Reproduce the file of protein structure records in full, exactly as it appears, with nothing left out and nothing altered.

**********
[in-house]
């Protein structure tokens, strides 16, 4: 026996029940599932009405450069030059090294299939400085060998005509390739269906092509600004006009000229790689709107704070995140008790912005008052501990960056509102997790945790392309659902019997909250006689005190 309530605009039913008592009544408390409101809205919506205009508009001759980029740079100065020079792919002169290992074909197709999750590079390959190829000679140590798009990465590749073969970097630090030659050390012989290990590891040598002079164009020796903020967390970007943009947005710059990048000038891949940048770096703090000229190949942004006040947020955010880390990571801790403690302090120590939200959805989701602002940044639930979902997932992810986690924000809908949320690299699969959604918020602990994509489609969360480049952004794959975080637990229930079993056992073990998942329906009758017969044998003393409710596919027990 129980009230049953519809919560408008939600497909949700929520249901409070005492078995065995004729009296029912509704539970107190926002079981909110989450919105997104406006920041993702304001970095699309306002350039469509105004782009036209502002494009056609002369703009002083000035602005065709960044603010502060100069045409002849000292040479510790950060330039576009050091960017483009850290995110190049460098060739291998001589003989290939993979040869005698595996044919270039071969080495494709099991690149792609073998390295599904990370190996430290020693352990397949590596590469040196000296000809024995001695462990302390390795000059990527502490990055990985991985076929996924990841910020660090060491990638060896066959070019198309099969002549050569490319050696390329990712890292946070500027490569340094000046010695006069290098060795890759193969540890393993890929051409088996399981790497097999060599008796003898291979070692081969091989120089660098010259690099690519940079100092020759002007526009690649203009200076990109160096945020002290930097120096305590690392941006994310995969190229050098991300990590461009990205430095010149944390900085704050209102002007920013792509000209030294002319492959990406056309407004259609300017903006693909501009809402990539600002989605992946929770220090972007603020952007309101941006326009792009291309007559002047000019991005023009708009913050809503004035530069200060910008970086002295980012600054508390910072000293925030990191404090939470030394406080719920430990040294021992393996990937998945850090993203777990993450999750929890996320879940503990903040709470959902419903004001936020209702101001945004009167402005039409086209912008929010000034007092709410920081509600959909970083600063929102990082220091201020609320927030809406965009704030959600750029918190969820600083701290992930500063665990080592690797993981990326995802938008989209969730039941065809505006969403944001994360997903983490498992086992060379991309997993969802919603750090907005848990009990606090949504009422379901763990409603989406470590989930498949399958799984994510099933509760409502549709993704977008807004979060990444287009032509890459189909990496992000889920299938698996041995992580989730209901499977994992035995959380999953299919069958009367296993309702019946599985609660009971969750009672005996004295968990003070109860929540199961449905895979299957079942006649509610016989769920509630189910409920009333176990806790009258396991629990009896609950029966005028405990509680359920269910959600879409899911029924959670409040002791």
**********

[in-house]
């Protein structure tokens, strides 16, 4: 026996029940599932009405450069030059090294299939400085060998005509390739269906092509600004006009000229790689709107704070995140008790912005008052501990960056509102997790945790392309659902019997909250006689005190 309530605009039913008592009544408390409101809205919506205009508009001759980029740079100065020079792919002169290992074909197709999750590079390959190829000679140590798009990465590749073969970097630090030659050390012989290990590891040598002079164009020796903020967390970007943009947005710059990048000038891949940048770096703090000229190949942004006040947020955010880390990571801790403690302090120590939200959805989701602002940044639930979902997932992810986690924000809908949320690299699969959604918020602990994509489609969360480049952004794959975080637990229930079993056992073990998942329906009758017969044998003393409710596919027990 129980009230049953519809919560408008939600497909949700929520249901409070005492078995065995004729009296029912509704539970107190926002079981909110989450919105997104406006920041993702304001970095699309306002350039469509105004782009036209502002494009056609002369703009002083000035602005065709960044603010502060100069045409002849000292040479510790950060330039576009050091960017483009850290995110190049460098060739291998001589003989290939993979040869005698595996044919270039071969080495494709099991690149792609073998390295599904990370190996430290020693352990397949590596590469040196000296000809024995001695462990302390390795000059990527502490990055990985991985076929996924990841910020660090060491990638060896066959070019198309099969002549050569490319050696390329990712890292946070500027490569340094000046010695006069290098060795890759193969540890393993890929051409088996399981790497097999060599008796003898291979070692081969091989120089660098010259690099690519940079100092020759002007526009690649203009200076990109160096945020002290930097120096305590690392941006994310995969190229050098991300990590461009990205430095010149944390900085704050209102002007920013792509000209030294002319492959990406056309407004259609300017903006693909501009809402990539600002989605992946929770220090972007603020952007309101941006326009792009291309007559002047000019991005023009708009913050809503004035530069200060910008970086002295980012600054508390910072000293925030990191404090939470030394406080719920430990040294021992393996990937998945850090993203777990993450999750929890996320879940503990903040709470959902419903004001936020209702101001945004009167402005039409086209912008929010000034007092709410920081509600959909970083600063929102990082220091201020609320927030809406965009704030959600750029918190969820600083701290992930500063665990080592690797993981990326995802938008989209969730039941065809505006969403944001994360997903983490498992086992060379991309997993969802919603750090907005848990009990606090949504009422379901763990409603989406470590989930498949399958799984994510099933509760409502549709993704977008807004979060990444287009032509890459189909990496992000889920299938698996041995992580989730209901499977994992035995959380999953299919069958009367296993309702019946599985609660009971969750009672005996004295968990003070109860929540199961449905895979299957079942006649509610016989769920509630189910409920009333176990806790009258396991629990009896609950029966005028405990509680359920269910959600879409899911029924959670409040002791």